What is stakeholder management, and why do change people bang on about it all the time?
A few years ago, I decided to undertake a change management certification. I’ve been managing change for about 20 years and decided it was time to go pro. I enrolled in the 5-day change management practitioners course. I figured I would be able to gain some new knowledge, and as a minimum, I’d be able to speak the lingo commonly used in traditional project management. I embarked on a journey to understand and learn.
What I discovered was that how I’d been managing change for the last 20 years was the way you are supposed to manage change. And actually, I discovered that the way they teach change management is very linear in approach. They teach a step by step process. I had many conversations with the person leading the program about the fact that change doesn’t happen linearly. They agreed but told me that they had to teach it the same way as to project management, or it wouldn’t sell. Hmmm, sit with that for a minute…that’s a blog for another time.
A change project may follow a linear process, but people change is rarely, if ever, linear. In a project, we have plans, milestones, measurements, project teams, and sponsors. We have a detailed list of all the things that we need to do. Change may look like it follows that linear process. But change does not happen in a linear way.
Then they covered this term called “stakeholder management”. I’d worked mostly in private and not for profit organizations. It wasn’t until I started working for a government organization that I discovered the project terms called stakeholder management and sponsor. To be honest, I thought they were just some of those ‘special’ government terms that are used to avoid work and deflect what we’re trying to do. Like ‘cost efficiencies’. We all know that the term cost efficiencies is code for cutting money out of budgets. I figured these project terms were just more ‘special’ terms used to soften what we were trying to do in this formalized change process.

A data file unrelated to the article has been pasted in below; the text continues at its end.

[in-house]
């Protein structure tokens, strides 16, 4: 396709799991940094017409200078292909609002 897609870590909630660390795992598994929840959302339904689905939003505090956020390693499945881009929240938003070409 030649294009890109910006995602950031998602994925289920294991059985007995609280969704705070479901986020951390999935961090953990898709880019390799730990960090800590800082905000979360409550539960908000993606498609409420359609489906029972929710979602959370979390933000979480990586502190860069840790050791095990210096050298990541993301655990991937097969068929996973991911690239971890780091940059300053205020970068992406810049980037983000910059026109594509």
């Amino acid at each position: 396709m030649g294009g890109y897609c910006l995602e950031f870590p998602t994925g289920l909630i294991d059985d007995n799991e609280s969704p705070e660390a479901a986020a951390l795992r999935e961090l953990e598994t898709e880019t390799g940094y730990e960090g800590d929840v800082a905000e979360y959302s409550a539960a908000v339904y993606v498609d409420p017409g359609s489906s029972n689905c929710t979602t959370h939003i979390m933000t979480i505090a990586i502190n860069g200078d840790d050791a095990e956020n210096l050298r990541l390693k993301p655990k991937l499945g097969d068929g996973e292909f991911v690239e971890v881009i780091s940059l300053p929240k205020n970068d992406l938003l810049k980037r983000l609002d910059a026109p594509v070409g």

Going through the program, although surprised at how little it was covered, I thankfully confirmed that ‘stakeholder management’ is something that I have done since I started working in change; I just never called it that.
So what is stakeholder management anyway?
At its simplest form, it’s understanding who will be impacted and how they will be impacted. Once you discover that, it’s understanding how you can engage with them in a way that helps them to embrace the change and make it meaningful for them.